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‘It’s unlike anywhere else I’ve been’Seattle photographer Britt Neufer explains her drive to create on Jeju
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승인 2011.01.16  20:31:08
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▲ A shot from Neufer’s Jeju collection titled Swimmers. Photos courtesy Britt Neufer

Photographer and Seattle native Britt Neufer, 26, is largely inspired by the work of fellow women and by the beauty of nature. When she moved from San Francisco to Jeju Island, which has artistically-inspiring landscapes and a tradition of strong women, she found herself moved by the creative traditions of the island’s community.

“I feel valued to be here,” said Neufer. “It’s unlike anywhere else I’ve been. Hopefully I’ll get the chance to shoot all of the beautiful people here I otherwise wouldn’t get [the chance] to. And creatively I’ve grown the most here since college.”

After arriving on the island in August, she quickly delved into a variety of artistic projects including a unique set of music videos, politically-themed spots, and writing projects. Neufer describes her desire to create art as a compulsion.

“If I don’t create, I go crazy, and I was always shooting. I started doing senior pictures for friends and really liked it.”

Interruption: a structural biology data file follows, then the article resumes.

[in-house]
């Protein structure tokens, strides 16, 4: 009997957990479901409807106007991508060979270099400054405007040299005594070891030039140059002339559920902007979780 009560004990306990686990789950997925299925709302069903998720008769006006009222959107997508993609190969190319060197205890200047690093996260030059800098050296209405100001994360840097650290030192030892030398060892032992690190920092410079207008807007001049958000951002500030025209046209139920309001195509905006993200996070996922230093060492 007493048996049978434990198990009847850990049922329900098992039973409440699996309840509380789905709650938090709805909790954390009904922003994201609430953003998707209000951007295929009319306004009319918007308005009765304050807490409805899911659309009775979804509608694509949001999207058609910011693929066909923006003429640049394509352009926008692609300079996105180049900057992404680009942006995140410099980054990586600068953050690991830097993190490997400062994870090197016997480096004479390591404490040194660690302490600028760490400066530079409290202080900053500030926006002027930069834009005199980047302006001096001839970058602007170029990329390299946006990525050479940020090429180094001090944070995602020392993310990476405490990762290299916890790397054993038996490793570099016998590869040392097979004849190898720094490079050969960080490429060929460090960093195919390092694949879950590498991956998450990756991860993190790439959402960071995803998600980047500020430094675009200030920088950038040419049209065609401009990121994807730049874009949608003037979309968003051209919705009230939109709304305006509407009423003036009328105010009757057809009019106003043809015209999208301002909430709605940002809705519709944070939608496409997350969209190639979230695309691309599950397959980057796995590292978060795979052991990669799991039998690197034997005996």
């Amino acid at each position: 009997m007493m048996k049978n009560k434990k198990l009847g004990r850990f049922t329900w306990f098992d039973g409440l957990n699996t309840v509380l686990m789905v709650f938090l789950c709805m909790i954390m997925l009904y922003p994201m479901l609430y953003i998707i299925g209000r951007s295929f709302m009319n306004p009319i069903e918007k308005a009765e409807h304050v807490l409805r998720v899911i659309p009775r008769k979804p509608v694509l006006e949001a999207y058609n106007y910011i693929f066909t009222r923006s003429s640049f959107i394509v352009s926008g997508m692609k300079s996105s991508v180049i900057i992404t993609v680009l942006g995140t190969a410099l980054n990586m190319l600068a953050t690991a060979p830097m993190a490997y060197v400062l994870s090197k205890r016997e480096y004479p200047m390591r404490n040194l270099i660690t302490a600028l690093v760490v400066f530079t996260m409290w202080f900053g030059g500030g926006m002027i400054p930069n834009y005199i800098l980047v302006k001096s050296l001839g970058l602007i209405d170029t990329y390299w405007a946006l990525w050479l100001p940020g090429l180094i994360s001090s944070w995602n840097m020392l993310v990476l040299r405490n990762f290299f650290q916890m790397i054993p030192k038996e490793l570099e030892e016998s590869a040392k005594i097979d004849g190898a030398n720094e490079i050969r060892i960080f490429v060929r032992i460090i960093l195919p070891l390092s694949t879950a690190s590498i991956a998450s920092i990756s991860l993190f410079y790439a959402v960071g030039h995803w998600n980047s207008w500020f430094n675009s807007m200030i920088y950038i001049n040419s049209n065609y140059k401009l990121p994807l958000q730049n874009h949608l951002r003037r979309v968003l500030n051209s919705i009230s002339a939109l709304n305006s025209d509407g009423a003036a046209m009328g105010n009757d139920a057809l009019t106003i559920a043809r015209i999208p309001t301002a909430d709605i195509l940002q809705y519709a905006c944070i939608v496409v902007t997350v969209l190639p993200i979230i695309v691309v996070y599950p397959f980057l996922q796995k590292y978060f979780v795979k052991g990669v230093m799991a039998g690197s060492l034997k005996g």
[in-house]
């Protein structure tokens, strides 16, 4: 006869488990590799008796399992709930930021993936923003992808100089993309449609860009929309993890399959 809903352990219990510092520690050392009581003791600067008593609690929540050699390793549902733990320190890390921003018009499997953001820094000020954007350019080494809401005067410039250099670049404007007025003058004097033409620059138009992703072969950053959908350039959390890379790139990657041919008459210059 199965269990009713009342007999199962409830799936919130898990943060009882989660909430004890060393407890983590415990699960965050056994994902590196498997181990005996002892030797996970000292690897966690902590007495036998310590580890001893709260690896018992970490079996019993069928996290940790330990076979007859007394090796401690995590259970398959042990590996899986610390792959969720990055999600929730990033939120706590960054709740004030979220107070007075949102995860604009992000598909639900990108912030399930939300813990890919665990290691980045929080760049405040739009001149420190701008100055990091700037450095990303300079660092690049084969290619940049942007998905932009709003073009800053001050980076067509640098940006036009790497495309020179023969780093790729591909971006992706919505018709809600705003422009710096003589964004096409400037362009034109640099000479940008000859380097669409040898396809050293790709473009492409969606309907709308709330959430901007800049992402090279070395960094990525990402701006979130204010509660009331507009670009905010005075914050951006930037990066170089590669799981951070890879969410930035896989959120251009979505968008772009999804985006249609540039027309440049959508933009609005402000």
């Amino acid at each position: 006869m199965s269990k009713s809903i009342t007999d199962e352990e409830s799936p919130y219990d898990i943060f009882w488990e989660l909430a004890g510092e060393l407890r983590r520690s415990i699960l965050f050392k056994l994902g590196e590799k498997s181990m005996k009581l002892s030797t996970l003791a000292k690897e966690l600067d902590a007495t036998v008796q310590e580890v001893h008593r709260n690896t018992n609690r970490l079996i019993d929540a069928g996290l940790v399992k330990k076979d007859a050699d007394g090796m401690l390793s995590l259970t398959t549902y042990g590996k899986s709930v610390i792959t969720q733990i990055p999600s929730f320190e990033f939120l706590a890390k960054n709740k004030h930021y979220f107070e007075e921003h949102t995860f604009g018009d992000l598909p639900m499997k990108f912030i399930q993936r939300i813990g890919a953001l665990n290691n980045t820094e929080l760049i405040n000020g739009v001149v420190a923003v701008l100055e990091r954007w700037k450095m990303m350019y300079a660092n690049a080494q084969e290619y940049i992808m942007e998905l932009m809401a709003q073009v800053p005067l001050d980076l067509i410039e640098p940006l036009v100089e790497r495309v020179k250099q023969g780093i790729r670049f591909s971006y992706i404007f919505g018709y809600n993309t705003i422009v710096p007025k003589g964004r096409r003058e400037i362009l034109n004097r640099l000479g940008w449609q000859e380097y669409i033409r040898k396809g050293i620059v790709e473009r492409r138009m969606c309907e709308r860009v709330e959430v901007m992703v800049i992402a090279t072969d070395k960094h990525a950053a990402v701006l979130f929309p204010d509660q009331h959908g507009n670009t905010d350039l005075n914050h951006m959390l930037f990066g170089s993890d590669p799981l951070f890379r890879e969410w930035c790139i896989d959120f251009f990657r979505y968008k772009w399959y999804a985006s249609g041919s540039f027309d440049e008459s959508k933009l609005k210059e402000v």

Of her subjects, Neufer said, “People are so funny. I like seeing interactions between people. Getting to document that is amazing.”

Art encourages human beings to evolve, creates community and discussion, and is particularly relevant in cross-cultural communication, she says. Although so far most of her work in Jeju has featured foreigners as the primary subjects, Neufer hopes to work more closely with the Korean community here, adding that “You want to share [art] because sharing pushes you more.”

▲ Britt Neufer. Photo courtesy Britt Neufer
Being in Jeju has given Neufer the space, both physically and artistically, to build her portfolio and to focus on her career goals. “There’s a lot of space here to do a lot of the things I want to do,” she said. Life in San Francisco, “was just a punch to the face with photography, painting, graffiti, collages, and so on.”

But Jeju offers its own art scene, including the exhibits at the Jeju Art Museum in Shin Jeju. “They have some amazing exhibits. It’s a good space, and I feel calm when I’m there. The grounds are beautiful and the building itself is impressive. Regardless of the reason for it, I'm glad they've invested in it the way they have.”

Those in their mid-twenties to mid-thirties are “growing up later,” Neufer comments. “We’ve gone back to what makes us happy … pulling from that truth makes you happy.” With a foreign community composed primarily of individuals in this age range, Jeju Island seems an ideal place to develop as an artist, although Neufer stresses that art itself doesn’t always need heavy social or political value.

“I think it’s okay for films and art to be mainly for entertainment purposes. We go to movies to experience something we aren’t getting in another way. We pick certain movie genres for the mood we are in. We go and watch people pretend to be something they aren’t. It’s kind of an amazing thing actually. Entertainment takes us out of where we are and puts us where we want to go, or even where we never thought it was possible to go. Who wouldn’t want to live in Avatar?”

Check out Britt’s blog at

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